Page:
Phantoms

Snowfield is a peaceful, picturesque, mountain town. Young Doctor Jenny Paige is traveling back home with her little sister Lisa after their mother just died. The two get along really well but Jenny can’t help feeling guilty over staying away for so long and avoiding her family. The town suddenly and eerily feels deserted as Jenny and Lisa uncover bodies all over town, each looked to have died in tremendous horror but nothing seems to make sense as each death defies rationality. The sisters manage to call reinforcements from the neighboring town but it becomes soon clear something deadly is lurking around Snowfield that defies more than just rationality.

I got to start by saying this is the first time I finished with a Dean Koontz book; I’ve tried several others but none really vibed with me until Phantoms. For positives, Koontz has really good flow and pacing. The characters and atmosphere are pretty good and their is even a few really good suspenseful moments. I really like the beginning and I was engaged to find out what the hell was going on. Around the third act the book started losing me and I couldn’t help feeling grateful the alien from The Thing wasn’t able to talk. The ending was basically your standard Hollywood ending and I felt a bit miffed like I did after reading IT (the novel). In the end, Phantoms is a good read. Not great, but I enjoyed it for a few long nights at work. May the gaming gods bring you glory.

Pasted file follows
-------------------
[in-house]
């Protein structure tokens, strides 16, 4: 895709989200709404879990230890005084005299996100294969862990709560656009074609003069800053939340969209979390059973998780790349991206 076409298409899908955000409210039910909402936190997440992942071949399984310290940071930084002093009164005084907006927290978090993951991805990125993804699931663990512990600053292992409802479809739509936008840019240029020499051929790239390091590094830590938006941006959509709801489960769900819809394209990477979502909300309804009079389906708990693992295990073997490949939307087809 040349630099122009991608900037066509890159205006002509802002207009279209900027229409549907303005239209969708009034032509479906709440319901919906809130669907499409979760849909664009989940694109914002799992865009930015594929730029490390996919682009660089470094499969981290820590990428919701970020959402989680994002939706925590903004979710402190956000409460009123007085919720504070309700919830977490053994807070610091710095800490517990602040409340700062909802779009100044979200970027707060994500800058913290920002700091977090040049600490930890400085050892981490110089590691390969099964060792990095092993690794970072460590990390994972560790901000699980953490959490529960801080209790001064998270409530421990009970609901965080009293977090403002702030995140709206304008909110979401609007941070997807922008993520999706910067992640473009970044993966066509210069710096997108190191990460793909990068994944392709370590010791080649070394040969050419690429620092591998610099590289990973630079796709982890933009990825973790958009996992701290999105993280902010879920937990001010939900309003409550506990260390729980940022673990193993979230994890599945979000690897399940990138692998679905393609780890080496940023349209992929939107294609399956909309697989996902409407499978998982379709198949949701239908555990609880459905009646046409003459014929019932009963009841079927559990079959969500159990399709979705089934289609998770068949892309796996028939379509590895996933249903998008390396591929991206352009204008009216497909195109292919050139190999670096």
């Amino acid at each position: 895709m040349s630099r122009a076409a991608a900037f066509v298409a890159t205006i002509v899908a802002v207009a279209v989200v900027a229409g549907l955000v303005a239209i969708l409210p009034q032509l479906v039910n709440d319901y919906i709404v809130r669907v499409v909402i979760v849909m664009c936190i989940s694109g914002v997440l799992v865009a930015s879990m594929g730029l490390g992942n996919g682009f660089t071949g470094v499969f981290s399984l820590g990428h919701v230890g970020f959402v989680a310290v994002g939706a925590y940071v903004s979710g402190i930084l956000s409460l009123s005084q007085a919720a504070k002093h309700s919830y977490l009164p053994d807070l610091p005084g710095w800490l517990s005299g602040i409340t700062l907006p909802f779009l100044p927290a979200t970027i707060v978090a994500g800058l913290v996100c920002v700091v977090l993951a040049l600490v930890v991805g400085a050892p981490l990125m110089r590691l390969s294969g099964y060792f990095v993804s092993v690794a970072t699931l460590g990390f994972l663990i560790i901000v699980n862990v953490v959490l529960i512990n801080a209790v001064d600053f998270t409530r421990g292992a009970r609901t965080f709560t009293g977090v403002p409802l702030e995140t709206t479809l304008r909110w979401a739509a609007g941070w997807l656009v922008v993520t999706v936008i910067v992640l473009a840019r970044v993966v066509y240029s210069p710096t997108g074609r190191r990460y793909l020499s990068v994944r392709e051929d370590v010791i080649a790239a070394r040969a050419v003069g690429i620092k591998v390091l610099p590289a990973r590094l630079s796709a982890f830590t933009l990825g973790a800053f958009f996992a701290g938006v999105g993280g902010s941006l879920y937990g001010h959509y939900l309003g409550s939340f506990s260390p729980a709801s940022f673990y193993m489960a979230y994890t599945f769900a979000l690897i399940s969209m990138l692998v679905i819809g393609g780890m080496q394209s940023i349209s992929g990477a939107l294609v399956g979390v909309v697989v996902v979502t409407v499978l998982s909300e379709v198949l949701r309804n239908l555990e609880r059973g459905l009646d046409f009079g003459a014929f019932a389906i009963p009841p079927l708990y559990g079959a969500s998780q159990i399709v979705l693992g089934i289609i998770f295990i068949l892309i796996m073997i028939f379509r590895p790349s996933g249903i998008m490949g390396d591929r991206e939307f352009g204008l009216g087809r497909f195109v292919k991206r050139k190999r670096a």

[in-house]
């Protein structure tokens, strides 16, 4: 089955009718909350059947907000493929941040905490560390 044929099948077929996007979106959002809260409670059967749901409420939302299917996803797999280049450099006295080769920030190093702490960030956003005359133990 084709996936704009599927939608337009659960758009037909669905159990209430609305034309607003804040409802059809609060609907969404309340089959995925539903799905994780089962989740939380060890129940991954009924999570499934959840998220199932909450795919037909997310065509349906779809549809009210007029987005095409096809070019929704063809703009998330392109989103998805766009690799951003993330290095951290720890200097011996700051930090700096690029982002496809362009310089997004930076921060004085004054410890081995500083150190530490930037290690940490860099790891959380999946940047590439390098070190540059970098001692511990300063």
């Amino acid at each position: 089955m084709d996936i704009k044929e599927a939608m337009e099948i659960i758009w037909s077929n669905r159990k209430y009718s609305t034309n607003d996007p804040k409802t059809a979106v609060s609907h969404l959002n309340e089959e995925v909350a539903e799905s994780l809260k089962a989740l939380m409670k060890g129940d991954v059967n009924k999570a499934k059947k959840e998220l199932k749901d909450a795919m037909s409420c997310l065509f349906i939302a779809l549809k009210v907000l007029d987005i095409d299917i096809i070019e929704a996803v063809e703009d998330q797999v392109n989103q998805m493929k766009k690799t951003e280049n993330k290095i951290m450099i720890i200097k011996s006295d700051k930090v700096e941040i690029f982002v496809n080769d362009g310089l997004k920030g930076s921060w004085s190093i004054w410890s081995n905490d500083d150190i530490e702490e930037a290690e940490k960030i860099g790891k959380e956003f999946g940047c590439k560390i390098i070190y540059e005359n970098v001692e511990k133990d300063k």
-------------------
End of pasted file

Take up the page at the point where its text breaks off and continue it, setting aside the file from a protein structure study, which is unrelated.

Batman: Earth One (vol.2)

Picking up where Batman: Earth OneĀ (V1) left off and the fall of sadistic mayor Cobblepot, the scum of Gotham grows weary of the legend of the Batman. With a new sense of hope, Jim Gordan begins anew, despite the trauma to his patner Bullock. The Dents, DA Harvey Dent and his sister, newly appointed Mayor Jessica Dent are bringing hell to the corruption of the city. But there’s a new threat, a heartless serial killer calling himself the Riddler that will test Batman’s resolve and his mind as he struffles to become the Knight we know…